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Echocardiographic assessment of blood flow volume in the SVC and descending aorta in the newborn infant
  1. Alan M Groves (alan.groves{at}imperial.ac.uk)
  1. Queen Charlotte's and Chelsea Hospital, United Kingdom
    1. Carl A Kuschel (carlk{at}adhb.govt.nz)
    1. National Women's Health, Auckland District Health Board, New Zealand
      1. David B Knight (davidk{at}adhb.govt.nz)
      1. National Womens Hospital, New Zealand
        1. Jonathan Skinner (jskinner{at}adhb.govt.nz)
        1. Consultant Paediatric Cardiologist and Electrophysiologist, Starship Hospital, New Zealand

          Abstract

          Background:Clinical methods of assessing adequacy of the circulation are poor predictors of volume of blood flow in the newborn preterm. Doppler echocardiography can be used to assess perfusion at various sites in the circulation.

          Objective:To assess repeatability of measurement of volume of superior vena caval (SVC) and descending aortic (DAo) flow.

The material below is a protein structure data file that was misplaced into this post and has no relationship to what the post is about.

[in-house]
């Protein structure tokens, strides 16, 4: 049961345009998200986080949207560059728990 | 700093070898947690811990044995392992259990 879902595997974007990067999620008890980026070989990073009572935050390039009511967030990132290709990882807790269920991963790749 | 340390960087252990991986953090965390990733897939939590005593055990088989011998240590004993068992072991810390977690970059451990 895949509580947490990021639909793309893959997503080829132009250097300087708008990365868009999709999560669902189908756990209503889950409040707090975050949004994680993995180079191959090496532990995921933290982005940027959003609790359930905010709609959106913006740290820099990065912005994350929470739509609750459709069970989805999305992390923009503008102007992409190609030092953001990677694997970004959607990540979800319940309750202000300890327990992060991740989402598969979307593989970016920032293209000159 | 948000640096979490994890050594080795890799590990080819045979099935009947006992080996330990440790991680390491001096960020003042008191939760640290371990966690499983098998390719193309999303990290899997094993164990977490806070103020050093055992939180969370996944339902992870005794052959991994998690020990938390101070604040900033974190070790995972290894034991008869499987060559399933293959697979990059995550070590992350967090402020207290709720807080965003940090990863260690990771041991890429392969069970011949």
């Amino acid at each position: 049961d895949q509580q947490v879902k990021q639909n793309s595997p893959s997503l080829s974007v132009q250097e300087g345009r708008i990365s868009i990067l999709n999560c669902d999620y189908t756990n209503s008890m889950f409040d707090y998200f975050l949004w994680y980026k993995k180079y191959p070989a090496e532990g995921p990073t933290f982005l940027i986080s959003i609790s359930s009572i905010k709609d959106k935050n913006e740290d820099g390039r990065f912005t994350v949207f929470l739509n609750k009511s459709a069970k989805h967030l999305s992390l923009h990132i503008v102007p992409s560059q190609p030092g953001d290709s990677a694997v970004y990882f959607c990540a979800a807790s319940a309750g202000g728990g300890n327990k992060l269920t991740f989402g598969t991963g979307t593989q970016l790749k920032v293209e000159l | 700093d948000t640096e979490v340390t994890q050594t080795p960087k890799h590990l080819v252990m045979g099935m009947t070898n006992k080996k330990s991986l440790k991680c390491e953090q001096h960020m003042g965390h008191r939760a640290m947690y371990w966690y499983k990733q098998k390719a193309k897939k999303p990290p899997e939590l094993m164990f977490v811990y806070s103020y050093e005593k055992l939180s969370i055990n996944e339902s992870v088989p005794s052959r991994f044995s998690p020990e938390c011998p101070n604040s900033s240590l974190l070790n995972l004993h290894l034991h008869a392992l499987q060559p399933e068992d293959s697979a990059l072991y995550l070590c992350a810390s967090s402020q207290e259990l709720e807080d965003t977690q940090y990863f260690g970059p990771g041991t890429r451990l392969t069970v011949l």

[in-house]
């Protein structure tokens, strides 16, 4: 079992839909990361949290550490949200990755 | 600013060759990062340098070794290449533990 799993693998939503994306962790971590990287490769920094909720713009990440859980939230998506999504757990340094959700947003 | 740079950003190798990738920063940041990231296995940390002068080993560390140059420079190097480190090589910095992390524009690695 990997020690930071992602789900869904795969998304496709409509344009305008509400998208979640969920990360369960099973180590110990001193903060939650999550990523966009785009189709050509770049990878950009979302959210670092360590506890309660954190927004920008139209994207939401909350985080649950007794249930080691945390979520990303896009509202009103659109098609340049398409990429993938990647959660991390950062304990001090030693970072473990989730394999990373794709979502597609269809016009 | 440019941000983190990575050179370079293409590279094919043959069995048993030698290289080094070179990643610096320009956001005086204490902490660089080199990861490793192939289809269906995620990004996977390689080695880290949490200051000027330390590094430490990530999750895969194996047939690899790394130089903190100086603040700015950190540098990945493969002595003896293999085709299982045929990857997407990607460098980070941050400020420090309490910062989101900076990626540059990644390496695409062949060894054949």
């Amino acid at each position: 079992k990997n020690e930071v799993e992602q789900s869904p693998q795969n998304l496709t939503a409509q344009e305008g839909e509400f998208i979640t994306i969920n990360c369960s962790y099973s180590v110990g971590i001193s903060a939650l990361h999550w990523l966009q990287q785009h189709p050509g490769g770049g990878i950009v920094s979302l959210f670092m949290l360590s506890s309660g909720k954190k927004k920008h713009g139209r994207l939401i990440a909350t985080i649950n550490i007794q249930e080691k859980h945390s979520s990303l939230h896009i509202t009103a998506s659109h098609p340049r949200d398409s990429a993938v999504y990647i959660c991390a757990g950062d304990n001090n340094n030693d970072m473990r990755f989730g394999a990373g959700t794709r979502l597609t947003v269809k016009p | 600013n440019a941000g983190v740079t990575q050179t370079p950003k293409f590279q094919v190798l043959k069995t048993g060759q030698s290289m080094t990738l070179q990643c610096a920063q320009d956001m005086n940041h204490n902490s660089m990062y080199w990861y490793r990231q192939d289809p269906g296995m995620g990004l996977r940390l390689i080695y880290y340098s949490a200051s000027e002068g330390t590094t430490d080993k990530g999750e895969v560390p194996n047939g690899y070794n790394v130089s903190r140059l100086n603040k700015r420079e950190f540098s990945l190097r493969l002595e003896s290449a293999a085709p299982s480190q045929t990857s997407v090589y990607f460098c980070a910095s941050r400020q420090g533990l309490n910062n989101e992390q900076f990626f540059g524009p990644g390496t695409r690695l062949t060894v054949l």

Design:SVC and DAo flow volume were assessed four times in the first 48 hours of postnatal life in a cohort of preterm (<31 weeks) infants. Within and between observer repeatability was assessed in a subgroup of preterm infants. Normative values were derived from 14 preterm infants who required <48 hours respiratory support, and in 13 healthy term infants.

          Results:Within-observer repeatability coefficient was 30 ml/kg/min for quantification of SVC flow, and 2.2 cm for DAo stroke distance. Measurement of DAo diameter had poor repeatability. Between-observer repeatability was significantly worse than within-observer. The 5th centile for volume of SVC flow in healthy preterm infants was 55 ml/kg/min. The 5th centile for DAo stroke distance was 4.5 cm.

          Conclusions:Echocardiographic assessments of volume of SVC flow and velocity of DAo flow have similar within-observer repeatability to other neonatal haemodynamic measurements. Between-observer repeatability for both measurements was poor, reflecting the difficulty of standardising these novel techniques. In this small cohort of preterm infants, SVC flow volume <55 ml/kg/minute and DAo stroke distance <4.5 cm represent low or borderline systemic perfusion in the first 48 hours of postnatal life.

          • blood flow
          • echocardiography
          • observer variation

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